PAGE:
Researchers Predict Sharp Uptick In Mental Health Issues; Explain How to Get Help

For months, doctors have been tackling COVID-19’s physical risks and symptoms.

Now, researchers are studying its invisible effects on mental health.

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The cover of Pine Rest’s new report.

A new report from Pine Rest Christian Mental Health shows the pandemic, quarantine and economic downturn are fueling a dangerous uptick in mental health issues.

They predict suicide rates could increase by 25% over the next year.

Job losses, isolation, and increase substance use all compound mental health issues.

“For every one point increase in unemployment, we see a predictable…1.4% increase in suicide rates,” said Dr. Evonne Edwards, one of the report’s researchers. “If we look at unemployment trends also, which is related here, you often have a delayed impact on the suicide rates from the event itself.”

Dr. Edwards and the other researchers studied past epidemics and their effect on mental health. After the SARS outbreak in 2003, some suicide rates increased by more than 40% in Hong Kong and the trend continued long after the outbreak was contained.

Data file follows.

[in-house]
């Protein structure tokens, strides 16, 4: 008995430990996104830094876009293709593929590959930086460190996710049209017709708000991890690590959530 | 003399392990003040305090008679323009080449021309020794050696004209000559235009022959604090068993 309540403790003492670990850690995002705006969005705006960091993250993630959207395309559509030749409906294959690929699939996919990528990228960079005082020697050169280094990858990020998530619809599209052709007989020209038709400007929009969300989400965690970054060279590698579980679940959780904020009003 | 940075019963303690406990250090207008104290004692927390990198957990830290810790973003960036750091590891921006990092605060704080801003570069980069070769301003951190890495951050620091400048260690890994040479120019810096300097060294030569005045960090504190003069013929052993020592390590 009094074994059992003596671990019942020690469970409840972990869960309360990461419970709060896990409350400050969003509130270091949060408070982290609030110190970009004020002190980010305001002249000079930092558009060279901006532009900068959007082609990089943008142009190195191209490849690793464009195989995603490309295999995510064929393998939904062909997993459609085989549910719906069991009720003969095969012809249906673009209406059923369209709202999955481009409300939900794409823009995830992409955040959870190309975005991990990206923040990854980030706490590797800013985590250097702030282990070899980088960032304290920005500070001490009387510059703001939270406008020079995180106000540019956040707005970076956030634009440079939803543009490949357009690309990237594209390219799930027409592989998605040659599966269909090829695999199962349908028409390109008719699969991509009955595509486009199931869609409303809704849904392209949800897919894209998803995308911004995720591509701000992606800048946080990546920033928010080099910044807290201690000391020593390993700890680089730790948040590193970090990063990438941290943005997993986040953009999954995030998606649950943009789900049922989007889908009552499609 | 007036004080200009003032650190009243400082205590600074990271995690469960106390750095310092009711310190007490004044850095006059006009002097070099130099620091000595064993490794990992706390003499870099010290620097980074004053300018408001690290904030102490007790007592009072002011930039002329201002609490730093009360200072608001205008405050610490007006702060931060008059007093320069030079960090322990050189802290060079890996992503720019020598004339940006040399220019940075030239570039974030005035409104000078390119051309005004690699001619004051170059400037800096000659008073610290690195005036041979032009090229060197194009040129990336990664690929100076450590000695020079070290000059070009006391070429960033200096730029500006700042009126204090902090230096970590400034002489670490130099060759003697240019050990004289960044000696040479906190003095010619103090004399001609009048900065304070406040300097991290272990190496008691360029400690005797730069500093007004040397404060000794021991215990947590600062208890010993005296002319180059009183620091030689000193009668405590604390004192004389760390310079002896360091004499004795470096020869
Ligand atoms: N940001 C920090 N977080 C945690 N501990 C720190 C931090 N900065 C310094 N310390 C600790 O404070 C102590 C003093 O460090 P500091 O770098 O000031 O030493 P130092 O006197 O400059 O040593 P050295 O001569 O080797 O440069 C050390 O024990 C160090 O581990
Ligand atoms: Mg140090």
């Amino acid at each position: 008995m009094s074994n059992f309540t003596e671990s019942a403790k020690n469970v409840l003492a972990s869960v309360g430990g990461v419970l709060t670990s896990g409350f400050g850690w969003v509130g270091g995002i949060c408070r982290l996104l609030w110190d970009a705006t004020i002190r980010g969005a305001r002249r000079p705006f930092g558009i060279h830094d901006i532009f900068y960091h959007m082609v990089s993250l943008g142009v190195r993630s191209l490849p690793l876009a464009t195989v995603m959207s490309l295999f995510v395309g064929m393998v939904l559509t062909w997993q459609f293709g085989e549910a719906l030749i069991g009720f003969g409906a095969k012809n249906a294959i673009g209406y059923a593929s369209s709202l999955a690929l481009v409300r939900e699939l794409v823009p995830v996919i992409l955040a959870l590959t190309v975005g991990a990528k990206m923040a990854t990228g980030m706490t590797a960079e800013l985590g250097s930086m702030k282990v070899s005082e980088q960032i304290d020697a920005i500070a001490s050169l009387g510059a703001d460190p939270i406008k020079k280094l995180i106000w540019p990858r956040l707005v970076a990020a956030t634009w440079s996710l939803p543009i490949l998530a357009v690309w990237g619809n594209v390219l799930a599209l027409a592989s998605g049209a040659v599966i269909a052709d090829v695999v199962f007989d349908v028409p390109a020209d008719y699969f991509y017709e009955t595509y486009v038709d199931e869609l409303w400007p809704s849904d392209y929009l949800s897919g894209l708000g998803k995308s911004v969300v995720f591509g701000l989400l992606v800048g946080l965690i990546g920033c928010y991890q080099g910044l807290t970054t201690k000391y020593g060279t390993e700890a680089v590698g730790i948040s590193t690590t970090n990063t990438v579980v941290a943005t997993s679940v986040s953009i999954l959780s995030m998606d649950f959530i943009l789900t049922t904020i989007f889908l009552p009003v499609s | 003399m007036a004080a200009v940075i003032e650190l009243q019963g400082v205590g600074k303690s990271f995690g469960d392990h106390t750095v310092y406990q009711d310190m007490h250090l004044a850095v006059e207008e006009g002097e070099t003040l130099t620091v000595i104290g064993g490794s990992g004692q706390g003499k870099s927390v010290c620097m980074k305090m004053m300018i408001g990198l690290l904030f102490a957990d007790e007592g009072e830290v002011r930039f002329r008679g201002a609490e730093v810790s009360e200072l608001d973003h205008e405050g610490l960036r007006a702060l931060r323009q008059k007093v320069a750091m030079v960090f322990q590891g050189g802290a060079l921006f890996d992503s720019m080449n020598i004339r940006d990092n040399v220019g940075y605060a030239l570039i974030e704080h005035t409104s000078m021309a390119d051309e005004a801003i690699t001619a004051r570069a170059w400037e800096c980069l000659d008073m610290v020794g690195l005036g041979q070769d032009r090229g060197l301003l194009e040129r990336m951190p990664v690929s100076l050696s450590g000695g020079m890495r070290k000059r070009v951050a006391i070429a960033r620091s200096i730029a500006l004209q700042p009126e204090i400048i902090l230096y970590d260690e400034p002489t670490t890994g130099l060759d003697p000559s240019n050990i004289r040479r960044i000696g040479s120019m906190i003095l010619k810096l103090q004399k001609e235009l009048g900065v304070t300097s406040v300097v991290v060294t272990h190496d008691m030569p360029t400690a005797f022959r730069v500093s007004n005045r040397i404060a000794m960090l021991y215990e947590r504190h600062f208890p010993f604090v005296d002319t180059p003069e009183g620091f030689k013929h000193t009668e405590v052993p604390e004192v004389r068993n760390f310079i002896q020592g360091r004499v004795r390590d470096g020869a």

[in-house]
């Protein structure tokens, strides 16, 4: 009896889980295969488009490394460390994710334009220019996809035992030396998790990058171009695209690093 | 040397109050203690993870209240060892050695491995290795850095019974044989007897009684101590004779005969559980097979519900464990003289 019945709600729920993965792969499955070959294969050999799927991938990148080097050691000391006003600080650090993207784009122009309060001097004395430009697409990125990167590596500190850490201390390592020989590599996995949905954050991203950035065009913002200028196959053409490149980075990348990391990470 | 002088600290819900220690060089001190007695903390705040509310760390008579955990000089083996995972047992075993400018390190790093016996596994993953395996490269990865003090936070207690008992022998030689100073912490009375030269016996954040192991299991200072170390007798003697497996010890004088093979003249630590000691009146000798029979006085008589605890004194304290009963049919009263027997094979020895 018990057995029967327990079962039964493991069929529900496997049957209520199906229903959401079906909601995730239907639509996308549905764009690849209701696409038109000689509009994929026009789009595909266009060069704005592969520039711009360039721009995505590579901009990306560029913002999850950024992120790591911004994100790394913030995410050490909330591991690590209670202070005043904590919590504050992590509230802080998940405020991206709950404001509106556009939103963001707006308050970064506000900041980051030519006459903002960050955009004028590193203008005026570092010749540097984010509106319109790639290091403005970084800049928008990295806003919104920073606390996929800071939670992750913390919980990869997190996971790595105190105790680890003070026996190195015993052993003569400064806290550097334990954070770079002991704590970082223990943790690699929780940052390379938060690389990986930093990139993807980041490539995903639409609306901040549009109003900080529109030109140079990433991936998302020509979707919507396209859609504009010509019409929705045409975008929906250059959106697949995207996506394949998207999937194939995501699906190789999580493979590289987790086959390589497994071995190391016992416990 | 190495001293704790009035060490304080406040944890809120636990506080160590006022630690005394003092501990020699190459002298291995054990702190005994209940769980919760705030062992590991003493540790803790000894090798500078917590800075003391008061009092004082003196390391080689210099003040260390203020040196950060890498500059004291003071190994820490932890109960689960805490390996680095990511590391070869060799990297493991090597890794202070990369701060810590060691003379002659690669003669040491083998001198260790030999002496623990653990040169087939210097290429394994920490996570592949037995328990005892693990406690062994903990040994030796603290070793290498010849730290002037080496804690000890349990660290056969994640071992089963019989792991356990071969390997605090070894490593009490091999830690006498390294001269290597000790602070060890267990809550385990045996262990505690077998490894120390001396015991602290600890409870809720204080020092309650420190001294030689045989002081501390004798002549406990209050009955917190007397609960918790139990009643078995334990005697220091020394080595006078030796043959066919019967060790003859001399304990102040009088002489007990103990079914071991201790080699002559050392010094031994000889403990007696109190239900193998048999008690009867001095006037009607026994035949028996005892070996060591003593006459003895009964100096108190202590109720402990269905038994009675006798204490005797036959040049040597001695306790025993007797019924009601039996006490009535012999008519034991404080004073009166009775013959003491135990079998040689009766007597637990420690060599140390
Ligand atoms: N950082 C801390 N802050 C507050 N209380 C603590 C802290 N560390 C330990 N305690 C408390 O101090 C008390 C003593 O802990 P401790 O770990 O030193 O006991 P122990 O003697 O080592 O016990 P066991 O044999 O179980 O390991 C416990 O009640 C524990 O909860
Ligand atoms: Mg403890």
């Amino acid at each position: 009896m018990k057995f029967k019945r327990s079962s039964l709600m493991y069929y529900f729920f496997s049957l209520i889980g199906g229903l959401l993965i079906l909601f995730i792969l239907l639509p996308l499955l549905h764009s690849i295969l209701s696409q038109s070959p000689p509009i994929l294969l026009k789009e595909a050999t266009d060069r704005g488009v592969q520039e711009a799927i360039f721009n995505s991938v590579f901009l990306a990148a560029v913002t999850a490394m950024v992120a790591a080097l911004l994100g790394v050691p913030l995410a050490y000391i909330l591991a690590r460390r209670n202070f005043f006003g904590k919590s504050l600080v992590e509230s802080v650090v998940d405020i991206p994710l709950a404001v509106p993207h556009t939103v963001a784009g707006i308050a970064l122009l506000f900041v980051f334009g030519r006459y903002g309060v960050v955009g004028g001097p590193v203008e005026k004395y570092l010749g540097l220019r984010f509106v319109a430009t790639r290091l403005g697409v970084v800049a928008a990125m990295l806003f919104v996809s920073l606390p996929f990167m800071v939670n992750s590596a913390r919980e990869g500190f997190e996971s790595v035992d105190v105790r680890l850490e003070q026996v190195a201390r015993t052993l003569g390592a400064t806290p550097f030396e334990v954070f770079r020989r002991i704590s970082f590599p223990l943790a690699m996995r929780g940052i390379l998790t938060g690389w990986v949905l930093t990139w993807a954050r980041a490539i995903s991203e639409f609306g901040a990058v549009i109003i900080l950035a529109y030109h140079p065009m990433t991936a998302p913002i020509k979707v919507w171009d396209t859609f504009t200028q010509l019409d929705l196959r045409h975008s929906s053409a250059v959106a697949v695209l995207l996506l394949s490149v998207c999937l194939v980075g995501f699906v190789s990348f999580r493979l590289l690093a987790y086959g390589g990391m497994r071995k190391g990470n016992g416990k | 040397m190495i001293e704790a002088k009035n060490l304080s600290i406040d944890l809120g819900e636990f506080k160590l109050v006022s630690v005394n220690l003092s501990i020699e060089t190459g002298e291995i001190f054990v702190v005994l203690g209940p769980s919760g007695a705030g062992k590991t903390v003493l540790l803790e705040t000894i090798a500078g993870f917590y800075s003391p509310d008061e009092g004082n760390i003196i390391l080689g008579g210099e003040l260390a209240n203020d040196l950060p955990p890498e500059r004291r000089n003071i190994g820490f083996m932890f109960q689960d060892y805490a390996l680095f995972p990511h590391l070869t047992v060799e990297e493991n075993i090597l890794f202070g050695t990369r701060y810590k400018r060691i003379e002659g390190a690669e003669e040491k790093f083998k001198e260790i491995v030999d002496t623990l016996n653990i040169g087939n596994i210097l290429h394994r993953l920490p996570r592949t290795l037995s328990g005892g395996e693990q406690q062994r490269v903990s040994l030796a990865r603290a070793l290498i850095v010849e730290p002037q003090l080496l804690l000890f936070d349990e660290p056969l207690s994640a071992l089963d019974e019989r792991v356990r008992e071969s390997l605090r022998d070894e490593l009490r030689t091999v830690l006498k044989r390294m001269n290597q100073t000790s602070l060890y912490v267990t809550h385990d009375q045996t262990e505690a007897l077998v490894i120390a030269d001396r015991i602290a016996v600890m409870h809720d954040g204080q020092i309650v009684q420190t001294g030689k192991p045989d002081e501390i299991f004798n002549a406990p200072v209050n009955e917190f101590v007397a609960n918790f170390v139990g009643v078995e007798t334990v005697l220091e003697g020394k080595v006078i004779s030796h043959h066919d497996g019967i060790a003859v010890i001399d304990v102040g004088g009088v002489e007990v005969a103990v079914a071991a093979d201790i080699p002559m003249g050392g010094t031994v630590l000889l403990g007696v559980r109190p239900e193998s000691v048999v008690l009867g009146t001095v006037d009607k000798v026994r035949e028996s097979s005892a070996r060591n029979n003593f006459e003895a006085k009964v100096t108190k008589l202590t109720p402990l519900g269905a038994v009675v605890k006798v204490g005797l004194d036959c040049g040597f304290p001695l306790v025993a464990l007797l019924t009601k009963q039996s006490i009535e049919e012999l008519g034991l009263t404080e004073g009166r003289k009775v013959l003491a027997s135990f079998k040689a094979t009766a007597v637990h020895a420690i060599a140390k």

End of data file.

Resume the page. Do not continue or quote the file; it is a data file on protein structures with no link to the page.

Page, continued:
Researchers say older adults, men and teens are most at risk for suicidal behaviors.

This fall season could be the most dangerous time.

“Teens who feel socially isolated who feel lonely who are socially isolated can have roughly two times greater risk of suicide,” said Dr. Edwards.

Dr. Edwards implores everyone to check in on their friends and family members. If someone you know is exhibiting dangerous behaviors, restrict their access to firearms, or other weapons, and refer them to help, or emergency services.

For more suicide prevention info, click here.

The report is grim but there is some hope.

The coronavirus has forced many doctors and therapists to expand their online offerings. Help could be just a phone call away.

Pine Rest has 30+ facilities in Michigan, and their entire network of trained staff can be available to you virtually, no matter where you live.

“Even if you can’t get into a local therapist…they’ll be able to get into some therapist, so I think we’re prepared,” said Traverse City clinic director Kristine Wilmoth. “If they’re struggling at all, they should call.”

The Pine Rest general assistance phone number is 866-852-4001.

You can schedule an appointment with a therapist or psychiatrist who is able to prescribe medication.

Pine Rest also offers an emergency counseling line with same-day services.

Call 616-455-9200.

The National Suicide Prevention Lifeline is 800-273-8255.

You can also call 211 for resources and referrals in Michigan for a variety of services. The number is available anytime.

For more information on Pinerest, visit pinerest.org.

Categories: Coronavirus